OKRs and agile ways of working have a powerful synergy. So much so, if you’re proposing to use OKRs and you’re not either working in more agile ways, or proposing to as part of this journey, you may want to plan to.
OKRs are goals that a company and teams are committed to achieving. They consist of an Objective and a selection of measurable outcomes that if achieved would mean your Objective has been achieved, these are your Key Results. The important part in this definition as far as this article goes is the word ‘outcomes’. Outcomes are your desirable future end-state after a period of time, usually a quarter, that you want to get to. Here’s an example of an OKR.
Objective: The what and why
Become 2021’s leading banking disruptor
Key Results: As measured by
Achieve 10m active customers
Get the referral engine going with a customer referral rate of 10%
Achieve a CSAT score of 95%
This annual company OKR has been written to unify the company and inspire teams, both functional and cross-functional, to propose OKRs that they believe would help achieve this. Focusing on the areas of greatest impact and most importance. Which is separate from the business-of-usual processes and jobs that run a company or team.
The goal of adopting agile ways of working is to create an organisation capable of adapting to changing circumstances and capable of seizing every opportunity.
Having an agile culture where people and the behaviors, habits, systems, and processes adopted, improve productivity, innovation and value in a way that balances the needs of an organisation, customers and employees.
Being agile involves doing work differently by focusing on performance and outcomes. And if you’re doing work differently you are behaving differently. So what is different?
Agile workplaces have three defining differences. These are where, when and how work is done.
“Agile is an approach to getting work done with maximum flexibility and minimum constraints. It goes beyond just flexible working and focuses on eliminating the barriers to getting work done efficiently.” Unilever
A common thread of agile is to reduce traditional hierarchical ways of working and empower and trust employees to work towards planned desirable outcomes, often OKRs.
If we take the OKR example above, an agile organisation would be able to discuss the goal in and across teams, and where ‘best’ easily form cross-functional teams to target specific supporting OKRs.
Getting a referral engine going for example is likely to involve marketing, product management and engineering all working together. If getting 10% of customers to referrer another customer was the Key Result, over the course of a quarter there are going to be a number of Initiatives undertaken that need varying levels of collaboration.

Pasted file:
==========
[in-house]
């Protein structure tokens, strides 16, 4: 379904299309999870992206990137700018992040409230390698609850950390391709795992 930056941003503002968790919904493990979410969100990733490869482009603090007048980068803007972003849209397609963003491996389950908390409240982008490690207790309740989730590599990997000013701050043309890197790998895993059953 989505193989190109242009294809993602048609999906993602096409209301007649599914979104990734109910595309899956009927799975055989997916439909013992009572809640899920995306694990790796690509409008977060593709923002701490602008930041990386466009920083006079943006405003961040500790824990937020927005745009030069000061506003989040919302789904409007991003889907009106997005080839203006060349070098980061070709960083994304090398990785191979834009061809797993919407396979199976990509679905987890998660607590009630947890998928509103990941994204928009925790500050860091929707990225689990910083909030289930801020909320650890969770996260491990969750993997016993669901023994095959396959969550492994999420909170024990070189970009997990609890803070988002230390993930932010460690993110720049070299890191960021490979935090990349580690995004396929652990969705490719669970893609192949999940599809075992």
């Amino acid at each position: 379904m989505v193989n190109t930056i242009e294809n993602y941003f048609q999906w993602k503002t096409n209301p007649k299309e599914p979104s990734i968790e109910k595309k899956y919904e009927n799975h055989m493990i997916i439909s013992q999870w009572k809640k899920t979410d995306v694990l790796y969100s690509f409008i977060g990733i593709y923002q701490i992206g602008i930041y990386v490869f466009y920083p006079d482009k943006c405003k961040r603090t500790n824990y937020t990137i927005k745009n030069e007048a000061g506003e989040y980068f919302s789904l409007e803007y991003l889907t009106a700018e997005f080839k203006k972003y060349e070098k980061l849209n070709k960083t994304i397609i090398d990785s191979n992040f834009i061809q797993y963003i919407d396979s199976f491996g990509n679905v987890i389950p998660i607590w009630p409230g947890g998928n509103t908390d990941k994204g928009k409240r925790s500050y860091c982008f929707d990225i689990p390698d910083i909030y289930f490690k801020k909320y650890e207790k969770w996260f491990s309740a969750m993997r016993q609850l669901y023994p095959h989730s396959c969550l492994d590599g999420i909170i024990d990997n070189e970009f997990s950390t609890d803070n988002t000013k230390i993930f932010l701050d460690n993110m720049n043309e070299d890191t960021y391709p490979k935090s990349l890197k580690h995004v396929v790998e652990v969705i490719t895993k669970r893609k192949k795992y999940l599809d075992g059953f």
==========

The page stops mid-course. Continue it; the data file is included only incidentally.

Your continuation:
This is where having processes like weekly check-ins to share priorities for the week ahead and any issues matter.
Asynchronous check-ins and short in-person team meetings remove any executional friction that exists, and are central to being agile. As is having the ability to share your ideas, be heard, and take calculated risks if necessary, as the consequences of failure will come with learnings not punishment.
This cadence, ownership and autonomy is empowering. What is energising is the ability to learn from colleagues, take risks, try new things, and connect the work you’re doing with an outcome that closes learning loops. Which is where the retrospectives of both Initiatives completed and OKRs closed comes in.
ZOKRI has been built from the ground up to allow OKRs to be created and have agile teams work towards their achievement. The features, weekly processes and workflows that work alongside these OKRs in the ZOKRI platform are:
It is ‘doing’ that drives performance changes. This is why Initiatives really matter.
A teams best ideas for the projects and tasks that you ‘think’ should be ‘done’ because they will help achieve the targets in OKRs are Initiatives.
It is a ‘think it’ not a ‘know it’ by virtue of the fact that Initiatives, in most instances, are non-validated hypothesis for work you believe will have a measurable impact on metrics (KPIs) that you have decided matter and need to be improved.
There are examples whereby you might also repeat and Initiative. For example, the hypothesis was that improving the ‘quality and depth’ of content on the website would help generate traffic and leads. Once proven you are likely to do more it.
This is why ZOKRI allows you to document Initiative results and success, and share what you’d Keep, Start and Stop doing next time should you repeat the Initiatives. This provides a structure and process where ideation, intent, rigour and learning loops can compliment busy hard working teams. In ZOKRI can also link Initiative progress to your project tools e.g. Jira, Trello, Asana .. so no double entry is going to be required.